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Social Media and Public Relations Executive Summary

This is the second executive summary on the book “Social Media and Public Relations” by D. Breakenridge.

This summary covers chapter 5-8.

The first four chapters of the book “Social Media and Public Relations” discussed the first four social media practices for the PR professional.  The second half of the book covers the remaining four practices. All of which require forward thinking, proactivity, and research.

The Practices

5. The Pre-Crisis Doctor

The most important part of this practice is the ability of the PR practitioner to notice the potential for an oncoming crisis.  This practice is for creating plans for just about any sort of crisis that could arise.  Responses across all kinds of media are necessary in order to gain control of a crisis situation.  Catching negative sentiment and dissatisfaction of publics involved with your organization is the key before a situation gets out of hand.

6. The Relationship Analyzer

This practice also requires a practitioner to use proactive approaches in order to appeal to an organizations publics.  This specific practice is similar to sociological communications.  A professional should be able to observe the successful ways that individuals connect with an advertisement or message.  The Relationship Analyzer is essentially the strategist who creates higher levels of successful interaction.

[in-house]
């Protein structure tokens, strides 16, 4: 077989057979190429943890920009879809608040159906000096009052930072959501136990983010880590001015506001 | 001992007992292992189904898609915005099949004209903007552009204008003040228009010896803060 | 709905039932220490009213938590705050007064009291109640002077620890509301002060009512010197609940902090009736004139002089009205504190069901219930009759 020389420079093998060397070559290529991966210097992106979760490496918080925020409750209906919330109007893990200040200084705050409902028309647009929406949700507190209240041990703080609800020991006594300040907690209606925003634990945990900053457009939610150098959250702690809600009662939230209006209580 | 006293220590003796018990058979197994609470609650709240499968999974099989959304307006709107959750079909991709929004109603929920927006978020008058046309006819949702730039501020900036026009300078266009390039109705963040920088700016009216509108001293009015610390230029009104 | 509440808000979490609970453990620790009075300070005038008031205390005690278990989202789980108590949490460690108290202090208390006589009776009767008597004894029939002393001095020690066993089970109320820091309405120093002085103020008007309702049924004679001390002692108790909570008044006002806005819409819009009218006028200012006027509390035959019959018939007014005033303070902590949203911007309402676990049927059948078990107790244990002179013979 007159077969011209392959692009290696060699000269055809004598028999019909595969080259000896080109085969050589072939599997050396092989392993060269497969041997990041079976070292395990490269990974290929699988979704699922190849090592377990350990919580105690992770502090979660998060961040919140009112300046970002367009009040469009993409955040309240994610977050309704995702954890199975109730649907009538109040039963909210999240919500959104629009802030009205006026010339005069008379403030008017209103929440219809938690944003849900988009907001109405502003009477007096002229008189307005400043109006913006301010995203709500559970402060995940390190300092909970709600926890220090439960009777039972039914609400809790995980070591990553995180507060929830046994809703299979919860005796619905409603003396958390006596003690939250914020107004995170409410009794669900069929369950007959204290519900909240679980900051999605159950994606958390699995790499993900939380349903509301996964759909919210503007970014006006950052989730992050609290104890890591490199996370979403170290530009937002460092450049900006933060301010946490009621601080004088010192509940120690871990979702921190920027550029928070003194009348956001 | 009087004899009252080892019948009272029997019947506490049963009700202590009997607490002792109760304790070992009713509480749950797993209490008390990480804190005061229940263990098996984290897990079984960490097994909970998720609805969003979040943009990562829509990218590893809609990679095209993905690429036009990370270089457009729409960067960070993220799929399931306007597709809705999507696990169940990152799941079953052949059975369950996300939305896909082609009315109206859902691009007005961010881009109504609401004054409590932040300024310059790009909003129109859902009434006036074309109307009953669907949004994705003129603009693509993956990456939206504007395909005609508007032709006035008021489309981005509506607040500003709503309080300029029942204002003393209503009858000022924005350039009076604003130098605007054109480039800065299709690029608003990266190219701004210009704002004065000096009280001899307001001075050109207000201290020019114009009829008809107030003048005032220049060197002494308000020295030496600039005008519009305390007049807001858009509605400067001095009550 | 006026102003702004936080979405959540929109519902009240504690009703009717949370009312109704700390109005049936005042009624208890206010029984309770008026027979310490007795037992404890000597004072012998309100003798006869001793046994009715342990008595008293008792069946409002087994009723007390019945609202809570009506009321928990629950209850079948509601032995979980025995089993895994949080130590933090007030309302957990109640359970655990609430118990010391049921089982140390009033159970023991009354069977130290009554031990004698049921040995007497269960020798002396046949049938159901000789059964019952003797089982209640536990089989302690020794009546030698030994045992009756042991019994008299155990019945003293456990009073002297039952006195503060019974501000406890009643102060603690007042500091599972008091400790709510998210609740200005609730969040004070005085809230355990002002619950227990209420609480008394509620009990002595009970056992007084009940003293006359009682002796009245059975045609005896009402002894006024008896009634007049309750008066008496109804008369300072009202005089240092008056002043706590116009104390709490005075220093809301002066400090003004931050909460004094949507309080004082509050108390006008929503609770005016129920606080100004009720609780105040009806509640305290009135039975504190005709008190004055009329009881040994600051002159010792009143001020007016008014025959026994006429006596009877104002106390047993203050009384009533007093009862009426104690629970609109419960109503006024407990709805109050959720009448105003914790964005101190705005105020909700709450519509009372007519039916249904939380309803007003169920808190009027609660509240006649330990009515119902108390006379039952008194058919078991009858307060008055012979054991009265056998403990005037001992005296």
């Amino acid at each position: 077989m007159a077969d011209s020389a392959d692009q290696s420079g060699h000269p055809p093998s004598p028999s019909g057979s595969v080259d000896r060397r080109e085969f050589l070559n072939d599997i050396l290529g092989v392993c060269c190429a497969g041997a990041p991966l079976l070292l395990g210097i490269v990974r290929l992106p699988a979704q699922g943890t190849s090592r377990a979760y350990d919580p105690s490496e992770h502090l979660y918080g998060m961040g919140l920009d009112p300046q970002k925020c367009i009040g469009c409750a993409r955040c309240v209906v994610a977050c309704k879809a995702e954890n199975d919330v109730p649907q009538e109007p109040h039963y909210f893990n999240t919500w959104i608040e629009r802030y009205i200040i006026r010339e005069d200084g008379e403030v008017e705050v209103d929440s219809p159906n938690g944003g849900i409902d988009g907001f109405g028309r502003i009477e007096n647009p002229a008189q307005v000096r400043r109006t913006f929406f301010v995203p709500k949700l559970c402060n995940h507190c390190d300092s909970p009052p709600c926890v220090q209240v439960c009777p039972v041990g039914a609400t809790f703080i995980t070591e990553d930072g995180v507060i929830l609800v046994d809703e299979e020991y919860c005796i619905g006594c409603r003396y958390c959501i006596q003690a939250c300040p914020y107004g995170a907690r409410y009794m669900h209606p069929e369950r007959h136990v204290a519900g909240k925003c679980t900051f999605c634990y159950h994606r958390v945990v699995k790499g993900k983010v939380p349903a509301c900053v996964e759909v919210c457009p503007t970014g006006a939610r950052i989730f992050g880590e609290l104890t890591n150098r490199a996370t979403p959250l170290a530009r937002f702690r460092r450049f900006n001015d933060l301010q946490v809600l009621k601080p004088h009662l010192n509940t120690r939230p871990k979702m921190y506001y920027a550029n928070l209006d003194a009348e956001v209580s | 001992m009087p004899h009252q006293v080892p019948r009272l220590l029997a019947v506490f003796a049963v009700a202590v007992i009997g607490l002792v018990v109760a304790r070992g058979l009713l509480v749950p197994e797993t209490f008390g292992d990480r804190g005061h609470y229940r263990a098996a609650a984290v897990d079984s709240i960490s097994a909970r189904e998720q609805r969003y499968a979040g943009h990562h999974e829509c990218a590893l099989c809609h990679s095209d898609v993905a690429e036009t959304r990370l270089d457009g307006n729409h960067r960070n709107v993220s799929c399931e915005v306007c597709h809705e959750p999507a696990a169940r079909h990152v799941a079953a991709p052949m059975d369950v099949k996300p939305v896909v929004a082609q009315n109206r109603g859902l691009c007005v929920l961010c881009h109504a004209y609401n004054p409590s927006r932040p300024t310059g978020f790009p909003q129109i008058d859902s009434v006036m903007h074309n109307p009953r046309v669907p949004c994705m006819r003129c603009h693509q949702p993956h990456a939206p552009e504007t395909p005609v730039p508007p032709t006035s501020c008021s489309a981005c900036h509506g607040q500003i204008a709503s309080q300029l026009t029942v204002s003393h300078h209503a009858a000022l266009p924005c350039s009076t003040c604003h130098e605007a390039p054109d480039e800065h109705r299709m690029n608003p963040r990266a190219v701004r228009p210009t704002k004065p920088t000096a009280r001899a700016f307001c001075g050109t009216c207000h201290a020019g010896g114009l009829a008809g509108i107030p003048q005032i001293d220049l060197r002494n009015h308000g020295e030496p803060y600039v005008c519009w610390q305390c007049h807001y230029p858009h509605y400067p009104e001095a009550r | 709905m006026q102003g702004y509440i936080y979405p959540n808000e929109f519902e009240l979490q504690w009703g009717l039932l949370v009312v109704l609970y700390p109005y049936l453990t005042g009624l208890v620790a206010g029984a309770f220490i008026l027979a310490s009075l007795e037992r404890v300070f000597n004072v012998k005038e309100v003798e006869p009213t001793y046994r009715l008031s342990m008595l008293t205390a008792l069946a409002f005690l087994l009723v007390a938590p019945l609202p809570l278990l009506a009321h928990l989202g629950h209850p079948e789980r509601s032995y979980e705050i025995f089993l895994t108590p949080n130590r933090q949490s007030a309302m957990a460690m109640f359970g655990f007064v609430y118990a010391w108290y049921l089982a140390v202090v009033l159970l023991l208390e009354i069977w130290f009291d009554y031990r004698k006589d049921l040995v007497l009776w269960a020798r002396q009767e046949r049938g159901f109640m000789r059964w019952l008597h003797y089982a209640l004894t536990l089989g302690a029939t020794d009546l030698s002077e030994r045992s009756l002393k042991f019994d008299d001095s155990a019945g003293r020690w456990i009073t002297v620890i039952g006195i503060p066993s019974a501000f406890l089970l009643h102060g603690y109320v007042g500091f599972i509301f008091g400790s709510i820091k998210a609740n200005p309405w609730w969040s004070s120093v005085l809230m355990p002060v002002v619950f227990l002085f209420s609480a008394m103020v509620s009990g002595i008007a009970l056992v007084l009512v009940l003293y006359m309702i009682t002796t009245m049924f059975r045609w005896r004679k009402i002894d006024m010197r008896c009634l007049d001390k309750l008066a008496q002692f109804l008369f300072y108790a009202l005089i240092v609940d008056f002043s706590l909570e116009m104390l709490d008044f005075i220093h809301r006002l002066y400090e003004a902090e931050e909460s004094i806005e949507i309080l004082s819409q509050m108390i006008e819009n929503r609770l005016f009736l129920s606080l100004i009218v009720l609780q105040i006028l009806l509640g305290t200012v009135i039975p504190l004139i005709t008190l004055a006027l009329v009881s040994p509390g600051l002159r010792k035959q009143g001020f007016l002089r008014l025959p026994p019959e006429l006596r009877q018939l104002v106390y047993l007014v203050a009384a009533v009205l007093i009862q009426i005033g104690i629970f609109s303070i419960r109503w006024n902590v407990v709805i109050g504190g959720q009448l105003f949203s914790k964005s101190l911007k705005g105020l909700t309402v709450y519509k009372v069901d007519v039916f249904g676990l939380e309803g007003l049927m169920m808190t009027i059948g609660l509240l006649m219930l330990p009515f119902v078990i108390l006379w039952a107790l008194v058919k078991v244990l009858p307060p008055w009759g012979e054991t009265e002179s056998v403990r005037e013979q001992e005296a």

7. The Reputation Task Force Member

This member is responsible for close monitoring of social media.  New technology, and internet interaction has had a monumental effect on how quickly reputations are viewed and judged.  This practitioner must be ready to react to any kind of incoming communication, and should be responsible for maintaining a certain standard of ethical and moral communication through social media.  This may include instructional classes on core values with the personnel within an organization.

8. The Master of the Metrics

This “Master” is responsible for setting and maintaining measurable objectives for an organization.  Meeting goals has always been important, but it is also necessary to measure outtakes and outputs as well.  You may have achieved a goal by a deadline, but one must be asking questions such as “what impressions have been made to our publics?” As well as “how could we do this better, or what else could we be doing?”

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